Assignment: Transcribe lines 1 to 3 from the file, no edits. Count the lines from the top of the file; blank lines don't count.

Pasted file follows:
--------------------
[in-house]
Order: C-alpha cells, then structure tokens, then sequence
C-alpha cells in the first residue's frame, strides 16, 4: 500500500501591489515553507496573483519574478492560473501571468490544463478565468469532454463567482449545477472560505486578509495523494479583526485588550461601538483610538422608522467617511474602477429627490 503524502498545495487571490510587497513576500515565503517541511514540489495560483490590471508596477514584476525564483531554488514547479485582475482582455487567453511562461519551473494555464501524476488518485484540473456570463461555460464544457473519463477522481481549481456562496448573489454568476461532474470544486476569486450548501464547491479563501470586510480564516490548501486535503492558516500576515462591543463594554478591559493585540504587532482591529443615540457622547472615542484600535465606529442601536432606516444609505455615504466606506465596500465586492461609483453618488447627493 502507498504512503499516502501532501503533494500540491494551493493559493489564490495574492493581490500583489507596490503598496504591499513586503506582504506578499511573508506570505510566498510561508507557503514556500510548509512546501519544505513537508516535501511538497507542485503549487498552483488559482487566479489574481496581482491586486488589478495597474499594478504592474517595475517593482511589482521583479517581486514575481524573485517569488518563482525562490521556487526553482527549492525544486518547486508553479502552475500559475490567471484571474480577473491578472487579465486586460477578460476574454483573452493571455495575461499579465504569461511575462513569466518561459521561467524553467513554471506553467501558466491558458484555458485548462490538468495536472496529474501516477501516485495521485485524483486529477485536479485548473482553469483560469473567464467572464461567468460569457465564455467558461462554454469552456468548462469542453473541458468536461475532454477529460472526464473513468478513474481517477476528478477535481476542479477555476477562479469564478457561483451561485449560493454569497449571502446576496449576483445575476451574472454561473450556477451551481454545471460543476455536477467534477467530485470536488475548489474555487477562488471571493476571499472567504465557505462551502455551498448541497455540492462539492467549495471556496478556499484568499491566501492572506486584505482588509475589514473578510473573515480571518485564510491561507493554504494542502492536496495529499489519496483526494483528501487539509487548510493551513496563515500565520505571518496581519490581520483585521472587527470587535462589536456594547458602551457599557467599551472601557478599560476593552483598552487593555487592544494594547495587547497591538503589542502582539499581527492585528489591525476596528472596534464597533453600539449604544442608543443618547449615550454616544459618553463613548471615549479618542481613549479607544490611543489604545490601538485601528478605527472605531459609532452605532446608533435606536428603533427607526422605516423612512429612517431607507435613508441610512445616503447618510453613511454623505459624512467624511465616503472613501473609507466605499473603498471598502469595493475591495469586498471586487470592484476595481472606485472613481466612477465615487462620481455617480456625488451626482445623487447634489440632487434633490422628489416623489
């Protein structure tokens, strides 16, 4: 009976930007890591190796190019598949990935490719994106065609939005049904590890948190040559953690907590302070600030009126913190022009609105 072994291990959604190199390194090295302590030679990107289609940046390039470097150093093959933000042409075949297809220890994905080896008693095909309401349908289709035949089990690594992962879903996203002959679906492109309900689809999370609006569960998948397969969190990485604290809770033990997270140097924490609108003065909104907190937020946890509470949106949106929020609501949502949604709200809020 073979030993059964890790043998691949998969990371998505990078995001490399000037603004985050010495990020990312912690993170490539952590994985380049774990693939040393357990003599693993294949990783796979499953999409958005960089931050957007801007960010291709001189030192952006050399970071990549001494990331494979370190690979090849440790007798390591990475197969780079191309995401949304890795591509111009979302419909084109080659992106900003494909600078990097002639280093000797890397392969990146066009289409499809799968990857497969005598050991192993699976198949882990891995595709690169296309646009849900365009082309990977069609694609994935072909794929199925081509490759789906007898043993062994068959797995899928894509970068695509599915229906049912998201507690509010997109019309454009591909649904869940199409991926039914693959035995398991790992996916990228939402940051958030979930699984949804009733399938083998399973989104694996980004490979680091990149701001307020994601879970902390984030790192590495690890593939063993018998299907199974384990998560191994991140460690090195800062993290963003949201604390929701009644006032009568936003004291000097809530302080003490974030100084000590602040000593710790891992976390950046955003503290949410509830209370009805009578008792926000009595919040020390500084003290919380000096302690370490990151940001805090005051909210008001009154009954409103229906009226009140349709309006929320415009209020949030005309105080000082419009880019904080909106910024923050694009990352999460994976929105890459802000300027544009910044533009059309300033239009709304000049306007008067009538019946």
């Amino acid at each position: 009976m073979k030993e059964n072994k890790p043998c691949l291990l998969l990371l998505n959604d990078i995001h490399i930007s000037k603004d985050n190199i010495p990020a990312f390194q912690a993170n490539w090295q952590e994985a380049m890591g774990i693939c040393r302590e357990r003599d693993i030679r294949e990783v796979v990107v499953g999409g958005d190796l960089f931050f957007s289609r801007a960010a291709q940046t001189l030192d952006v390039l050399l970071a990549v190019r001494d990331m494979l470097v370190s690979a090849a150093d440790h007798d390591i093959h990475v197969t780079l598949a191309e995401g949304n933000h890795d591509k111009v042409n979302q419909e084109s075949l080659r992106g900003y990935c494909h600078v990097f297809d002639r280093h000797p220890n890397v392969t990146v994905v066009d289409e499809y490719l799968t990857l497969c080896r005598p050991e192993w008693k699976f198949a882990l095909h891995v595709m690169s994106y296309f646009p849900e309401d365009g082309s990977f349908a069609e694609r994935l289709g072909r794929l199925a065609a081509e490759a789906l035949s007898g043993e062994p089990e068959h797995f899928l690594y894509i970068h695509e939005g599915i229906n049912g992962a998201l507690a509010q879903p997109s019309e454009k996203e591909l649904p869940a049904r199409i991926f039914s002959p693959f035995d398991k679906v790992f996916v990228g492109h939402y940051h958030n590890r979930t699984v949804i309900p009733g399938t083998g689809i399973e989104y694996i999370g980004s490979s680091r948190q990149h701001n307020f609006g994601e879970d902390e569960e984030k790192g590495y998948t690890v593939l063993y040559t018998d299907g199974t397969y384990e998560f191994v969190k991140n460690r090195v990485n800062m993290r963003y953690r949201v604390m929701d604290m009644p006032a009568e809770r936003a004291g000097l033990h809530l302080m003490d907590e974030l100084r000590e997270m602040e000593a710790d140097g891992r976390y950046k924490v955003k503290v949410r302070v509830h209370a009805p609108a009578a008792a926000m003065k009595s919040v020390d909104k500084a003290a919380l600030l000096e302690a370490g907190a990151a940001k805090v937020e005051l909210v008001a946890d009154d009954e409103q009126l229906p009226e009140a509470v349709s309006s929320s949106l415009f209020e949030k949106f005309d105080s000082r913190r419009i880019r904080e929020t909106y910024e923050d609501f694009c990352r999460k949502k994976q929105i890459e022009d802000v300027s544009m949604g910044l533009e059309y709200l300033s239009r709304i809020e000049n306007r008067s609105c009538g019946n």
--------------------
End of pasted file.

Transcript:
[in-house]
Order: C-alpha cells, then structure tokens, then sequence
C-alpha cells in the first residue's frame, strides 16, 4: 500500500501591489515553507496573483519574478492560473501571468490544463478565468469532454463567482449545477472560505486578509495523494479583526485588550461601538483610538422608522467617511474602477429627490 503524502498545495487571490510587497513576500515565503517541511514540489495560483490590471508596477514584476525564483531554488514547479485582475482582455487567453511562461519551473494555464501524476488518485484540473456570463461555460464544457473519463477522481481549481456562496448573489454568476461532474470544486476569486450548501464547491479563501470586510480564516490548501486535503492558516500576515462591543463594554478591559493585540504587532482591529443615540457622547472615542484600535465606529442601536432606516444609505455615504466606506465596500465586492461609483453618488447627493 502507498504512503499516502501532501503533494500540491494551493493559493489564490495574492493581490500583489507596490503598496504591499513586503506582504506578499511573508506570505510566498510561508507557503514556500510548509512546501519544505513537508516535501511538497507542485503549487498552483488559482487566479489574481496581482491586486488589478495597474499594478504592474517595475517593482511589482521583479517581486514575481524573485517569488518563482525562490521556487526553482527549492525544486518547486508553479502552475500559475490567471484571474480577473491578472487579465486586460477578460476574454483573452493571455495575461499579465504569461511575462513569466518561459521561467524553467513554471506553467501558466491558458484555458485548462490538468495536472496529474501516477501516485495521485485524483486529477485536479485548473482553469483560469473567464467572464461567468460569457465564455467558461462554454469552456468548462469542453473541458468536461475532454477529460472526464473513468478513474481517477476528478477535481476542479477555476477562479469564478457561483451561485449560493454569497449571502446576496449576483445575476451574472454561473450556477451551481454545471460543476455536477467534477467530485470536488475548489474555487477562488471571493476571499472567504465557505462551502455551498448541497455540492462539492467549495471556496478556499484568499491566501492572506486584505482588509475589514473578510473573515480571518485564510491561507493554504494542502492536496495529499489519496483526494483528501487539509487548510493551513496563515500565520505571518496581519490581520483585521472587527470587535462589536456594547458602551457599557467599551472601557478599560476593552483598552487593555487592544494594547495587547497591538503589542502582539499581527492585528489591525476596528472596534464597533453600539449604544442608543443618547449615550454616544459618553463613548471615549479618542481613549479607544490611543489604545490601538485601528478605527472605531459609532452605532446608533435606536428603533427607526422605516423612512429612517431607507435613508441610512445616503447618510453613511454623505459624512467624511465616503472613501473609507466605499473603498471598502469595493475591495469586498471586487470592484476595481472606485472613481466612477465615487462620481455617480456625488451626482445623487447634489440632487434633490422628489416623489